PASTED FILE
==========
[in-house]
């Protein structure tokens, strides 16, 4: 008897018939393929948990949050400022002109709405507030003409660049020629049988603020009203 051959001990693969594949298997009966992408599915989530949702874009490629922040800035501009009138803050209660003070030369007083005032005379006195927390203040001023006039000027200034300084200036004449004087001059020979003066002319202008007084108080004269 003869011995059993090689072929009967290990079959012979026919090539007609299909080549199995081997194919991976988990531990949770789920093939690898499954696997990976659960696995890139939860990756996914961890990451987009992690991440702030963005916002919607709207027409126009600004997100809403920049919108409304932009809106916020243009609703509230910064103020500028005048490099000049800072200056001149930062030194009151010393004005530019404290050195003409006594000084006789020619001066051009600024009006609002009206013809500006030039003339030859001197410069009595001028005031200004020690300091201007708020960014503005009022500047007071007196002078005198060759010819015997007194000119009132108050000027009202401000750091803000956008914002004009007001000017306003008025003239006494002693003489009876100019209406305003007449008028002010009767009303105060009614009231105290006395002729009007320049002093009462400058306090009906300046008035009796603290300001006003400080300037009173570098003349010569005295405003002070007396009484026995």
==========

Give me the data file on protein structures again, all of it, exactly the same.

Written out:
[in-house]
């Protein structure tokens, strides 16, 4: 008897018939393929948990949050400022002109709405507030003409660049020629049988603020009203 051959001990693969594949298997009966992408599915989530949702874009490629922040800035501009009138803050209660003070030369007083005032005379006195927390203040001023006039000027200034300084200036004449004087001059020979003066002319202008007084108080004269 003869011995059993090689072929009967290990079959012979026919090539007609299909080549199995081997194919991976988990531990949770789920093939690898499954696997990976659960696995890139939860990756996914961890990451987009992690991440702030963005916002919607709207027409126009600004997100809403920049919108409304932009809106916020243009609703509230910064103020500028005048490099000049800072200056001149930062030194009151010393004005530019404290050195003409006594000084006789020619001066051009600024009006609002009206013809500006030039003339030859001197410069009595001028005031200004020690300091201007708020960014503005009022500047007071007196002078005198060759010819015997007194000119009132108050000027009202401000750091803000956008914002004009007001000017306003008025003239006494002693003489009876100019209406305003007449008028002010009767009303105060009614009231105290006395002729009007320049002093009462400058306090009906300046008035009796603290300001006003400080300037009173570098003349010569005295405003002070007396009484026995």